“The truck is fairly large, and we didn’t want to take away from its presence.” says GMC Designer Alexandre Henriques. “So we included subtle design elements with the goal of focusing the eye to the best features of the truck. Both inside and out, we hope the owner feels like we provided luxury details without dominance.” Indeed, both models have their fair share of chrome accents (as is found on so many trucks these days) but none of it forces you to shield your eyes. Simple items such as the chrome trim on the door handles and the daytime running LEDs appear smaller and more restrained then in the current versions of the truck. Think less a piece of jewelry for a flavor-of-the-month pop star, and more a go-anywhere conveyance for her perpetually sought-after music producer. The subtle elegance doesn’t stop at the car door. As you step inside, you quickly notice the improved materials, but again without the need for sunglasses. Authentic (i.e. not faux) materials like brushed aluminum, wood, and leather replace the textured plastics most have had to endure in previous GM products. Exposed stitching on the premium-level seats complete the impression that GM really intended to please your senses while riding in the truck. The ride is where the technological improvements really come into view. GMC’s engineering team focused on improvements to noise reduction, engine performance, and even security. In fact, they took noise reduction so seriously that the engine architecture itself was changed to reduce chatter sound through things like coating the intake manifold with acoustic material and burying the high-pressure fuel pump between the cylinder bays. The engineers even used acoustic material for the wheel wells. Other items designed to make for a comfortable driving experience include a Bose Surround Sound System with Bluetooth and Pandora built-in, magnetic ride control, and a boatload of other cool techie features like Parking Assist, Blind Spot & Lane Departure Warnings, and even a Lane Change Alert that tells you not to make that lane change you just signaled for because another car is coming up on you in that lane faster than you think. Wow.
Despite the creature comforts and the tech, anyone thinking about buying something this big must still be considering utility. First-in-class third row and second row fold flat seats will help with the big hauls inside the cabin, and the estimated 8,500 lbs. towing capacity will make due with almost anything one would think you’d need to hitch outside. And yes, it seems like there are as many USB power ports as there are cup holders scattered throughout the cabin, with even a 110-volt wall-style power outlet and fold-down ceiling Blu-ray Disc Player. The General is banking that this full range of new SUVs will bring customers running back to this market segment. The Yukon Denali and the Yukon XL certainly give them a strong hand to bet with. The key will be to see if the buyers are willing to play along. First Ride with the 6.2L Authorized access to the soon-to-be released 2014 GMC Sierra Denali pick-up offered a chance to play with GM’s fifth generation top-of-the-line light duty truck engine. This all-new 6.2L EcoTec3 V8 will be featured in the forthcoming 2015 Yukon Denali models, scheduled to hit the showrooms in early 2014. At 420hp with 450 lb-ft of torque, these numbers are enough for any truck guy to take notice. But it’s the other descriptive numbers that truly make your eyes go wide: 350 lb-ft of torque at only 1,000 rpm; and a 12,000 lb towing capacity (approx. 8,500 lbs for the Yukon Denali). And although not released yet, EPA fuel ratings are expected to best the currently available 5.3L V8’s 16 city/23 highway; thanks to GM’s active fuel management system that allows the engine to run on just four cylinders when not under load.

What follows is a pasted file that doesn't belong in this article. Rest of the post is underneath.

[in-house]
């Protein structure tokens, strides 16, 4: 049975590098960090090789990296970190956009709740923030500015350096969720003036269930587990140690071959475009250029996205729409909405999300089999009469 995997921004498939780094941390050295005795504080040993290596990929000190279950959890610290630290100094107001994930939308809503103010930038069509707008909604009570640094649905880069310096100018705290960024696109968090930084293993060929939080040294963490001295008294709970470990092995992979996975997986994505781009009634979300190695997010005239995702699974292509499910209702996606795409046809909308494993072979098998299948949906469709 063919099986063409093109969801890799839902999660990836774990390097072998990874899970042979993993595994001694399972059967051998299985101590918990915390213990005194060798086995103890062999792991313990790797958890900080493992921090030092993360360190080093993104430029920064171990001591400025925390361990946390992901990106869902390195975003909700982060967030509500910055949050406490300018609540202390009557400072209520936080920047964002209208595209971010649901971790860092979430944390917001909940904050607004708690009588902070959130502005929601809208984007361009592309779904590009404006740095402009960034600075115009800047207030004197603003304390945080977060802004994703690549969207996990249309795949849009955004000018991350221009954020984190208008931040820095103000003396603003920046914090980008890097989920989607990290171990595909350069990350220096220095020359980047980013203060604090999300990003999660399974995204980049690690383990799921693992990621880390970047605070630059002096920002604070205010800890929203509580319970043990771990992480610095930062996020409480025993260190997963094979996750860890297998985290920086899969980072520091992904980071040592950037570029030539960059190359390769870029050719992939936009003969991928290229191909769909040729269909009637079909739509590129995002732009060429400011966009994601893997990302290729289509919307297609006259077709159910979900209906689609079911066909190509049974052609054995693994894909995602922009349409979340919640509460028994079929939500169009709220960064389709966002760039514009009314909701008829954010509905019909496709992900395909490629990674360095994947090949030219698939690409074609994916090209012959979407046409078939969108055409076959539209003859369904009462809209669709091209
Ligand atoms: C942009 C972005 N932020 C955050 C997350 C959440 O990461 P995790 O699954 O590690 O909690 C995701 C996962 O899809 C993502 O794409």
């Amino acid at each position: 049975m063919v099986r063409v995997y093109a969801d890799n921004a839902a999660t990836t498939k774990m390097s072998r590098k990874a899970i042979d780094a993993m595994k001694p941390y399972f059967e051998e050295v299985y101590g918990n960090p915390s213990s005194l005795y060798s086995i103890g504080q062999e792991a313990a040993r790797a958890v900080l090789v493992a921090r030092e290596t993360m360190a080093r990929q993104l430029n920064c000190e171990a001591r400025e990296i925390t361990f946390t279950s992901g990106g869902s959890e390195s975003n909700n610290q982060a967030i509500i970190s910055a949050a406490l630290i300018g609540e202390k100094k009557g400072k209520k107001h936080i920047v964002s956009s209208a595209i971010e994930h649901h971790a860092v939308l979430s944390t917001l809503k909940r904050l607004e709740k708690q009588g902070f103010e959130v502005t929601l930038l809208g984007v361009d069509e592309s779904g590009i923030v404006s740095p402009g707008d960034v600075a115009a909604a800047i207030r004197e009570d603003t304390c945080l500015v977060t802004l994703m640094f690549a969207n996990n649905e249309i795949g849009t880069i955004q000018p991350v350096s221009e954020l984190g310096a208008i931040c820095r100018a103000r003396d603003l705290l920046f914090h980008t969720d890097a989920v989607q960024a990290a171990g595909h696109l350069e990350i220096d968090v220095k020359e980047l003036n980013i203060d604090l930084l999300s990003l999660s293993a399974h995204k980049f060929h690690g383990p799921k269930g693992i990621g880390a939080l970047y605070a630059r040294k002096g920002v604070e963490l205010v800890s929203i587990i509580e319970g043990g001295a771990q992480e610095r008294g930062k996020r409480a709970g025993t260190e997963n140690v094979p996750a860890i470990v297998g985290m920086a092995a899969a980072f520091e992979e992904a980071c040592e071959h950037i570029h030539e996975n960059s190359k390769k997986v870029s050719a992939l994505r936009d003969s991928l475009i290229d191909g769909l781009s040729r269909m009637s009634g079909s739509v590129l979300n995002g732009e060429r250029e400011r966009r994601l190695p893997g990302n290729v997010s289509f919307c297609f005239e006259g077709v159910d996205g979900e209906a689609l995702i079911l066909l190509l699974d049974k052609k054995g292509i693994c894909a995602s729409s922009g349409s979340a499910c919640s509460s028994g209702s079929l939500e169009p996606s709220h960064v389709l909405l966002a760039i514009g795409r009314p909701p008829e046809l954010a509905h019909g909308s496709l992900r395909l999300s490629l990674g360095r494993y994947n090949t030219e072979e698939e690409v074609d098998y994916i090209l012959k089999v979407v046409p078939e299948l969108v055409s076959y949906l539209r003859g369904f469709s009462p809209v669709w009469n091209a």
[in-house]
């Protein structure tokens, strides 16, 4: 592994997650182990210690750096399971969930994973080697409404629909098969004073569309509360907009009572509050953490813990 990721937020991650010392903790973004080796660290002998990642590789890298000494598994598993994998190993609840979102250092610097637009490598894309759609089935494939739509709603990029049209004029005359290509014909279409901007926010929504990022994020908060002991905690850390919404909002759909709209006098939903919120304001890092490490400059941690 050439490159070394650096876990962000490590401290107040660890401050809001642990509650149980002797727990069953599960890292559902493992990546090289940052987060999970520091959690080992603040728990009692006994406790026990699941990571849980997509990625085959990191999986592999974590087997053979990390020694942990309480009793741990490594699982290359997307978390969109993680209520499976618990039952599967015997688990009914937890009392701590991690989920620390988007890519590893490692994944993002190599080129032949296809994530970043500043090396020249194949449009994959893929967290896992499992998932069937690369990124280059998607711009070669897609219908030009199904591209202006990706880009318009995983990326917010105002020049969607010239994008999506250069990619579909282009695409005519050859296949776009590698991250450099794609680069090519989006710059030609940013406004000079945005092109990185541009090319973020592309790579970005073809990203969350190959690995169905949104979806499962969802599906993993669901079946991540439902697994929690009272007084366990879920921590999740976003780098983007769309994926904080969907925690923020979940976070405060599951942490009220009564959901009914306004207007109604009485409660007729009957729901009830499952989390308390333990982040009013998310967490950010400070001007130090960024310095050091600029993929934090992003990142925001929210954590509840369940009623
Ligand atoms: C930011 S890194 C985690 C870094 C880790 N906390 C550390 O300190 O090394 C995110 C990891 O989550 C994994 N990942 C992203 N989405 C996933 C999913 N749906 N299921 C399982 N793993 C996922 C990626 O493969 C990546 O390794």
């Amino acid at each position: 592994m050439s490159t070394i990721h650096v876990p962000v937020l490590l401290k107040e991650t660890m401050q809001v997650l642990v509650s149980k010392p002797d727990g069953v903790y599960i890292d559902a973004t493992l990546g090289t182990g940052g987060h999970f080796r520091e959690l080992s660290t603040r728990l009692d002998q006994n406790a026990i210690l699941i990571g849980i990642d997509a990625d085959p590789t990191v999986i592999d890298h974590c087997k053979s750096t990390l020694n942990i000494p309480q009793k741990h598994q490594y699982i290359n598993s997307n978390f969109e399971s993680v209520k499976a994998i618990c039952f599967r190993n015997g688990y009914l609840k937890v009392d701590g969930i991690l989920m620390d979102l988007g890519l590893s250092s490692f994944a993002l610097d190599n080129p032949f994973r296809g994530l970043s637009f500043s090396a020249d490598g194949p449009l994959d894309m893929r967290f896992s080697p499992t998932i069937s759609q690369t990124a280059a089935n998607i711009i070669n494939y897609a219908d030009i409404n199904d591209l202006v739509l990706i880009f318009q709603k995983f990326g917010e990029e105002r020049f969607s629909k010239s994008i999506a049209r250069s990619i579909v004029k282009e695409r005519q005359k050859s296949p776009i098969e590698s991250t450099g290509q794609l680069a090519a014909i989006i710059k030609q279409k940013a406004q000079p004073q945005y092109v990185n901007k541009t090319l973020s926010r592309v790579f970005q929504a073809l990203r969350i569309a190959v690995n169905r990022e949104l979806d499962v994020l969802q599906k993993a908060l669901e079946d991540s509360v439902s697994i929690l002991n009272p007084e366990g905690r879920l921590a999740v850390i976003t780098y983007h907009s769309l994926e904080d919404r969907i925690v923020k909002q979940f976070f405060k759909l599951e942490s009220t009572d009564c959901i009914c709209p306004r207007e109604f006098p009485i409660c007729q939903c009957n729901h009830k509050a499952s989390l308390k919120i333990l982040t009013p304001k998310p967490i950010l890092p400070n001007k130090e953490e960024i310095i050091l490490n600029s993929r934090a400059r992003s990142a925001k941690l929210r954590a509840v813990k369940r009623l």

Using an eight-mile route through the streets and freeways of the South Bay, the engine was like a sleeping bear until pressed into action via the throttle. It was then that you’d hear it’s growl, reminding you that yes, that is a bear that you are poking at. There was a slight hesitation when mashing on the pedal, but then the truck would roar to life as it ate up the pavement. The slight response delay was more likely an issue of transmission programming than throttle hesitation. Once in gear, you felt the truck plant you into the back of the seat as it hurriedly took off. Whether starting from a cold stop or going from approximately 45 to 55 mph on the I-710, mashing the accelerator translated into you being mashed into the driver’s seat. Despite all the noise reduction measures in the truck, any level of acceleration coaxed a distinctively pleasing V8 growl out of the truck. Steering remained balanced and on-center even during hard acceleration. The route gave opportunities to ride over rough pavement and even cross old asphalt-sandwiched railroad spurs. None upset the truck in the least. While the engine will undoubtedly be more gently applied in normal driving, future Denali owners should take some comfort in knowing that this engine will be ready to run when asked. Others will need to just watch out when this bear comes alive next Spring.
For more information about GMC products, go to www.gmc.com